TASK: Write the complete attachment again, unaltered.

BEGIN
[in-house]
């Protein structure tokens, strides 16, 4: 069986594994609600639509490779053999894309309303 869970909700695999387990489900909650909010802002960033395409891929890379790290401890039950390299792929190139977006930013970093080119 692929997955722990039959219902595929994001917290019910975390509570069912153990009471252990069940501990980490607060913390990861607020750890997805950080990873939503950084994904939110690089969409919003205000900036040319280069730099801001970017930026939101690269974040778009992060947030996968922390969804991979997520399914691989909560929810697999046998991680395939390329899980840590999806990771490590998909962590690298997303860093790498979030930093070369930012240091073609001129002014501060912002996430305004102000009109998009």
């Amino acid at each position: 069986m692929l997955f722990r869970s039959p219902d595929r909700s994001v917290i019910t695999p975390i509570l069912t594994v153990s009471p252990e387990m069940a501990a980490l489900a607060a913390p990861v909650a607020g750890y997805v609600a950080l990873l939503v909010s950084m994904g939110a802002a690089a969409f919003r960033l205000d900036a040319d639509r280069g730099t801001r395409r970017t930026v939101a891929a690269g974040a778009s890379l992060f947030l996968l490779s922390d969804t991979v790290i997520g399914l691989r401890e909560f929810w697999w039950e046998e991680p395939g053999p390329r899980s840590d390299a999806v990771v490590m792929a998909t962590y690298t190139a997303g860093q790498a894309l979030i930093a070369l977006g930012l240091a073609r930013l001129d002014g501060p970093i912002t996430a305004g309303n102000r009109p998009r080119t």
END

[in-house]
């Protein structure tokens, strides 16, 4: 069986594994609600639509490779053999894309309303 869970909700695999387990489900909650909010802002960033395409891929890379790290401890039950390299792929190139977006930013970093080119 692929997955722990039959219902595929994001917290019910975390509570069912153990009471252990069940501990980490607060913390990861607020750890997805950080990873939503950084994904939110690089969409919003205000900036040319280069730099801001970017930026939101690269974040778009992060947030996968922390969804991979997520399914691989909560929810697999046998991680395939390329899980840590999806990771490590998909962590690298997303860093790498979030930093070369930012240091073609001129002014501060912002996430305004102000009109998009």
């Amino acid at each position: 069986m692929l997955f722990r869970s039959p219902d595929r909700s994001v917290i019910t695999p975390i509570l069912t594994v153990s009471p252990e387990m069940a501990a980490l489900a607060a913390p990861v909650a607020g750890y997805v609600a950080l990873l939503v909010s950084m994904g939110a802002a690089a969409f919003r960033l205000d900036a040319d639509r280069g730099t801001r395409r970017t930026v939101a891929a690269g974040a778009s890379l992060f947030l996968l490779s922390d969804t991979v790290i997520g399914l691989r401890e909560f929810w697999w039950e046998e991680p395939g053999p390329r899980s840590d390299a999806v990771v490590m792929a998909t962590y690298t190139a997303g860093q790498a894309l979030i930093a070369l977006g930012l240091a073609r930013l001129d002014g501060p970093i912002t996430a305004g309303n102000r009109p998009r080119t």